Pianist who reinterprets classics for his instrument wows Jeddah music fans

Maestro Scipione Sangiovanni during his performance in Jeddah. (AN photo)
Updated 11 May 2018
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Pianist who reinterprets classics for his instrument wows Jeddah music fans

  • At just 29, Sangiovanni is internationally recognized as one of the most talented Italian pianists of his generation and he has given performances in the main European opera houses.
  • Scipione Sangiovanni competed in the prestigious 2013 Van Cliburn International Piano Competition in Texas.

JEDDAH: A concert by internationally renowned pianist Scipione Sangiovanni brought the Italian Business Group IBG artistic season at the Italian Cultural Center to a close on Wednesday evening.

In line with the artistic awakening that Saudi Arabia is experiencing, IBG has brought a series of performances to Jeddah, such as the contemporary dance ballet “Omnia Vincit Amor” (in English, love conquers all) from Italian contemporary dance company Keyhole Dance Project as well as a performance by Rome Symphony Orchestra soloists.

At just 29, Sangiovanni is internationally recognized as one of the most talented Italian pianists of his generation and he has given performances in the main European opera houses. 

He has recorded his transcription for piano of “The Four Seasons” by Antonio Vivaldi and a Bach monograph. 

He also competed in the prestigious 2013 Van Cliburn International Piano Competition in Texas.

Sangiovanni, who was performing in Saudi Arabia for the first time, told Arab News: “I found Saudi Arabia quite near to Italy from a cultural and social point of view ... people here love their culture and respect it.”

“I like to play Baroque music, which is a mix of Italian, French and German music, and I like to play my piano transcriptions where I take work written for violin, cello or orchestra and I translate (it for) piano.”

During his 90-minute concert Sangiovanni performed compositions by 19th-century Hungarian composer Franz Liszt and Italian composer Ferruccio Busoni.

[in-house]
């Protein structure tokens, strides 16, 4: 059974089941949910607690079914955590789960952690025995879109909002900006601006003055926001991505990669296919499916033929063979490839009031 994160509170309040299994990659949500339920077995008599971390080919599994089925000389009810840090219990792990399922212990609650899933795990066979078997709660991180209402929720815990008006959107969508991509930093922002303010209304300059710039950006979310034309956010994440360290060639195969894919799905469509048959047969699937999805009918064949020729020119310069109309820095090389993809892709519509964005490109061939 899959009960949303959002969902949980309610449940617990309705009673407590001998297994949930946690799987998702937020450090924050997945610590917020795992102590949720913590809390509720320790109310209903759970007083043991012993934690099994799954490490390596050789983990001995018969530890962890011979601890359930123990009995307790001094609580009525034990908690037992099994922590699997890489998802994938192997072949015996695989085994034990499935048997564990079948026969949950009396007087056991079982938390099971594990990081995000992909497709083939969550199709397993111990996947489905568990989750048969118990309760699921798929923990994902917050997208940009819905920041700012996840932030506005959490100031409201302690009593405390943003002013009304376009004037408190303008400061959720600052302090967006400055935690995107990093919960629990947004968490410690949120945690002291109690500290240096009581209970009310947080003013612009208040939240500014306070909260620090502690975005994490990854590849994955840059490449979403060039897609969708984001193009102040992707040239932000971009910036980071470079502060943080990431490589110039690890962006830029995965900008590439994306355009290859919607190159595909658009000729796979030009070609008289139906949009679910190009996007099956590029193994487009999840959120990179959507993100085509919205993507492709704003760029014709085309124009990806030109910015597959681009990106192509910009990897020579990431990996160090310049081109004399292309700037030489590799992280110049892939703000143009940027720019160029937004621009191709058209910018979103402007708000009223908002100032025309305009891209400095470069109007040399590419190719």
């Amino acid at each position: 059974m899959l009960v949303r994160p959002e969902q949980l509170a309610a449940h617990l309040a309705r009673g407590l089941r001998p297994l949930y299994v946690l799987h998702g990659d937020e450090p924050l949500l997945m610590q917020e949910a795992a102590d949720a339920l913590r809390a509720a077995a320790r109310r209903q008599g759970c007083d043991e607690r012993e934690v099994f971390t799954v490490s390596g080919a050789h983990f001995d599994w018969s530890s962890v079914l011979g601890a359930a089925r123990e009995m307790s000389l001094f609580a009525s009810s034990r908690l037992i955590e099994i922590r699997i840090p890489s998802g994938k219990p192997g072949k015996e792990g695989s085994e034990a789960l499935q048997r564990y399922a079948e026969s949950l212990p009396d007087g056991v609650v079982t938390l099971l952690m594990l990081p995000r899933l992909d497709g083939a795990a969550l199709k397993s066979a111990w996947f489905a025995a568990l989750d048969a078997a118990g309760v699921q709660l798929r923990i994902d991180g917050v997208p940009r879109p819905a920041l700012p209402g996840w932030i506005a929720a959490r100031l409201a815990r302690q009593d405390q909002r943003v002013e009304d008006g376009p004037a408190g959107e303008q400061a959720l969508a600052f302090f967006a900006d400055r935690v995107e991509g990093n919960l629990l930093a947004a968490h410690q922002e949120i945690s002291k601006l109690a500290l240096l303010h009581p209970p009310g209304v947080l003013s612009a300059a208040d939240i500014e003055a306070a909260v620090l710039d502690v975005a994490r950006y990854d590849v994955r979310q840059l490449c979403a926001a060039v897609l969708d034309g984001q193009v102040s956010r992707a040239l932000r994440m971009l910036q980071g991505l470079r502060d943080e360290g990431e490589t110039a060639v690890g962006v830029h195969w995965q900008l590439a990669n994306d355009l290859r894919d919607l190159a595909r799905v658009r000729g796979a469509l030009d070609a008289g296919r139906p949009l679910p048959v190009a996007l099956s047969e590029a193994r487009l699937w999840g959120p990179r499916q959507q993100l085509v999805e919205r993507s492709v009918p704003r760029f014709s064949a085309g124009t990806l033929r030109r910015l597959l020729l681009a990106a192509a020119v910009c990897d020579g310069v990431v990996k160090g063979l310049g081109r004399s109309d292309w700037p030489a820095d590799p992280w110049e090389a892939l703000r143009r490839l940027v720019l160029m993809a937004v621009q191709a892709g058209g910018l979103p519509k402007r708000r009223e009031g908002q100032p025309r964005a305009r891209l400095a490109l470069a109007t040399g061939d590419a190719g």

Significantly, both composers were also known as pianists. 

He closed the concert with “The Four Seasons” — Vivaldi’s best-known work.

Sangiovanni, who has been a performer for 18 years, told Arab News: “I have been performing since I was six years old.” 

Razan Mohammed, a 24-year-old psychologist who attended the event, said: “I am a big fan of classical music. I like piano and am dreaming of becoming a good pianist one day. The show today was breathtaking and full of passion, I am thrilled we have these events in Jeddah.”

The IBG event aims to raise the profile of Italian culture in the Kingdom, encouraging people to find out more about the country. One of the Vision 2030 aims is to open up Saudi Arabia to international cultural influences.

It succeeded in its aim for one concertgoer at least. Ghadah Al-Malki, a Saudi teacher, told Arab News: “I usually go to music concerts outside the country, but today I am attending a live piano concert in my country. I am really wowed by the level of performance of the pianist and am so optimistic about the future of tourism in Saudi Arabia.”


Film Review: Hip-hop dream in ‘Gully Boy’ is music to the ears

Updated 23 February 2019
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Film Review: Hip-hop dream in ‘Gully Boy’ is music to the ears

CHENNAI: Stories about slums and poverty are not easy to script. They can easily turn into vulgar celebration, as Danny Boyle’s “Slumdog Millionaire” was seen by some, notably legendary Greek filmmaker Theo Angelopoulos.

But director Zoya Akhtar (“Zindagi Na Milegi Dobara” and “Luck by Chance”) manages to steer herself clear of slipping into this trap with her latest drama, “Gully Boy,” which emerges from one of the biggest slums in the world, Dharavi, in Mumbai.

There, thousands of people living in a sprawl of huts have a bewildering variety of experiences to narrate. One story is that of Murad’s (Ranveer Singh), whose chance meeting with a rapper, Sher (Siddhant Chaturvedi), opens a magical door.

The film, inspired by real-life rappers Naezy and Divine, focusses on Murad’s ambition to become a rapper, and how he achieves it, despite his driver father’s fears and his uncle’s disdain.

In one scene, the uncle tells Murad that a chauffeur’s son can only hope to be another chauffeur, a servant in other words. A humiliated Murad takes this to heart, but quietly vows to transform his dream into reality.

His sweetheart Safeena (Alia Bhatt), who is studying to be a doctor, pushes him towards a hip-hop life.

Witten by Akhtar along with Reema Kagti, “Gully Boy” is undoubtedly the director’s career best, and Ranveer’s too. In a role that literally overshadows his earlier outings (including “Bajirao Mastani” and “Padmaavat”), he brilliantly conveys the angst and struggle of an underdog, and how his unflattering social status attracts ridicule even among those merely aspiring to be rappers.

Ranveer infuses into Murad a quiet determination that helps him cross frightening social and cultural barriers.

Safeena is also imaginatively fleshed out as a fiery woman who helps Akhtar create his own brand of rap music (some grippingly done by Naezy and Divine).

What is even more exciting is that “Gully Boy” brings rap out of the shadows and in this process the city and the slum, sensitively lensed by Jay Oza, seem to be screaming that miracles are possible even in the face of Mumbai’s painful inequities.